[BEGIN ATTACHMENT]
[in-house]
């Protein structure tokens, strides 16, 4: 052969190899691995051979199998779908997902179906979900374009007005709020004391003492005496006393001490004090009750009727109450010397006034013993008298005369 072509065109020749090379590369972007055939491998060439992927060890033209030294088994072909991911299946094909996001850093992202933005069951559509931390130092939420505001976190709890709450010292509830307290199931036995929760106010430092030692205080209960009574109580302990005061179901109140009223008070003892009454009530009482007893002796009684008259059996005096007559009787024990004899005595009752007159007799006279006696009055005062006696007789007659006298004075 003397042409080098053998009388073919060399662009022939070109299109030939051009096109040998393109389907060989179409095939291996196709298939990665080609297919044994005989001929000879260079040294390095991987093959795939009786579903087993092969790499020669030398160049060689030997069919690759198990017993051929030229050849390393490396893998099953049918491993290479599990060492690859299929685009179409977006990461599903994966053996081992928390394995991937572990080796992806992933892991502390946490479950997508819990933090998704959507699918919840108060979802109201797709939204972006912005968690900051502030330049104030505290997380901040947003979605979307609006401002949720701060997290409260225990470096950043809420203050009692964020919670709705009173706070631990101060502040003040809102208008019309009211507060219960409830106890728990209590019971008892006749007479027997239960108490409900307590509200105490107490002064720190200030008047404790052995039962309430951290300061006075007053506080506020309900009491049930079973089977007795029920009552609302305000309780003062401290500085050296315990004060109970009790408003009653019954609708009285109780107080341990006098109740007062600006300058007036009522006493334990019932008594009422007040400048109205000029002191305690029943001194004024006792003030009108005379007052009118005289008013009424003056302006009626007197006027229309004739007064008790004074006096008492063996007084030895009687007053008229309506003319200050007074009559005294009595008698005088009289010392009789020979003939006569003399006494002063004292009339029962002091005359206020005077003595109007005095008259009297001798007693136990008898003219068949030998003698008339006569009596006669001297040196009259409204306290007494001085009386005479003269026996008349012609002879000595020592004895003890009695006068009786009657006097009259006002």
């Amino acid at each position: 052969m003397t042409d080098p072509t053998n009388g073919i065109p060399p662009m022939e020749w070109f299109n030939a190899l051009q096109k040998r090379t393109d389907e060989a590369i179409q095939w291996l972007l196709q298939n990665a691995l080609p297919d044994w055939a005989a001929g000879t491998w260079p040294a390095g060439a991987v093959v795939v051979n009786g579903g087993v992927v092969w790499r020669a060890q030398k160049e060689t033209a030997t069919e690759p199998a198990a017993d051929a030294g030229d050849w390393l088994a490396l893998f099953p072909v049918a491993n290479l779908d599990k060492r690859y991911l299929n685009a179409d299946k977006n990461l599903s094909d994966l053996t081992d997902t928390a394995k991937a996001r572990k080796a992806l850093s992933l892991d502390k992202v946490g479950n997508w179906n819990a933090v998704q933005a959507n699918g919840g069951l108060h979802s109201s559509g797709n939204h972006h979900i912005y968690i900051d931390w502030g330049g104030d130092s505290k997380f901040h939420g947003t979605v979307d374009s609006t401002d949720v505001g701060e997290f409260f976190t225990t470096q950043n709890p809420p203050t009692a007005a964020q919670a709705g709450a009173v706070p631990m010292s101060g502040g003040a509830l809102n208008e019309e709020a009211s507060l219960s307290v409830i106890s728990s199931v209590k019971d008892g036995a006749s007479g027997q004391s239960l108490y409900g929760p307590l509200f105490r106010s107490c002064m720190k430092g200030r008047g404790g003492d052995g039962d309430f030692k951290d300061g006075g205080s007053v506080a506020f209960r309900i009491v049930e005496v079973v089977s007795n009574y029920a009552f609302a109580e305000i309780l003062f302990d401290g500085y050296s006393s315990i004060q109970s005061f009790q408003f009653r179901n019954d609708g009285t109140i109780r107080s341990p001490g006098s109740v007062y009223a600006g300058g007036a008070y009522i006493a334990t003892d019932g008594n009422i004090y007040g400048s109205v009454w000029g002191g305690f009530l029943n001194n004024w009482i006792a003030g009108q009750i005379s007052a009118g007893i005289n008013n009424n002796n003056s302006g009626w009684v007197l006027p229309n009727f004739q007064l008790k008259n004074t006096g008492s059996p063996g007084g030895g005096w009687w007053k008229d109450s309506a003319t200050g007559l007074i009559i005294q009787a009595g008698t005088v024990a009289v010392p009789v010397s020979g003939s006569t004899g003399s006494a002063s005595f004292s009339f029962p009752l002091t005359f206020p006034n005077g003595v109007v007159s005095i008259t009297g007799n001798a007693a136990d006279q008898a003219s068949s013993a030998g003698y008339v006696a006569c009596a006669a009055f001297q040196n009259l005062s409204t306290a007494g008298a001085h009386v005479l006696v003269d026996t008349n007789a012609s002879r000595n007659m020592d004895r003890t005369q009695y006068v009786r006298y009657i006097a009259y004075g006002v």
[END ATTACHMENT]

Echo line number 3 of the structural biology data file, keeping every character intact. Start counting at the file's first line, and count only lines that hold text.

């Amino acid at each position: 052969m003397t042409d080098p072509t053998n009388g073919i065109p060399p662009m022939e020749w070109f299109n030939a190899l051009q096109k040998r090379t393109d389907e060989a590369i179409q095939w291996l972007l196709q298939n990665a691995l080609p297919d044994w055939a005989a001929g000879t491998w260079p040294a390095g060439a991987v093959v795939v051979n009786g579903g087993v992927v092969w790499r020669a060890q030398k160049e060689t033209a030997t069919e690759p199998a198990a017993d051929a030294g030229d050849w390393l088994a490396l893998f099953p072909v049918a491993n290479l779908d599990k060492r690859y991911l299929n685009a179409d299946k977006n990461l599903s094909d994966l053996t081992d997902t928390a394995k991937a996001r572990k080796a992806l850093s992933l892991d502390k992202v946490g479950n997508w179906n819990a933090v998704q933005a959507n699918g919840g069951l108060h979802s109201s559509g797709n939204h972006h979900i912005y968690i900051d931390w502030g330049g104030d130092s505290k997380f901040h939420g947003t979605v979307d374009s609006t401002d949720v505001g701060e997290f409260f976190t225990t470096q950043n709890p809420p203050t009692a007005a964020q919670a709705g709450a009173v706070p631990m010292s101060g502040g003040a509830l809102n208008e019309e709020a009211s507060l219960s307290v409830i106890s728990s199931v209590k019971d008892g036995a006749s007479g027997q004391s239960l108490y409900g929760p307590l509200f105490r106010s107490c002064m720190k430092g200030r008047g404790g003492d052995g039962d309430f030692k951290d300061g006075g205080s007053v506080a506020f209960r309900i009491v049930e005496v079973v089977s007795n009574y029920a009552f609302a109580e305000i309780l003062f302990d401290g500085y050296s006393s315990i004060q109970s005061f009790q408003f009653r179901n019954d609708g009285t109140i109780r107080s341990p001490g006098s109740v007062y009223a600006g300058g007036a008070y009522i006493a334990t003892d019932g008594n009422i004090y007040g400048s109205v009454w000029g002191g305690f009530l029943n001194n004024w009482i006792a003030g009108q009750i005379s007052a009118g007893i005289n008013n009424n002796n003056s302006g009626w009684v007197l006027p229309n009727f004739q007064l008790k008259n004074t006096g008492s059996p063996g007084g030895g005096w009687w007053k008229d109450s309506a003319t200050g007559l007074i009559i005294q009787a009595g008698t005088v024990a009289v010392p009789v010397s020979g003939s006569t004899g003399s006494a002063s005595f004292s009339f029962p009752l002091t005359f206020p006034n005077g003595v109007v007159s005095i008259t009297g007799n001798a007693a136990d006279q008898a003219s068949s013993a030998g003698y008339v006696a006569c009596a006669a009055f001297q040196n009259l005062s409204t306290a007494g008298a001085h009386v005479l006696v003269d026996t008349n007789a012609s002879r000595n007659m020592d004895r003890t005369q009695y006068v009786r006298y009657i006097a009259y004075g006002v």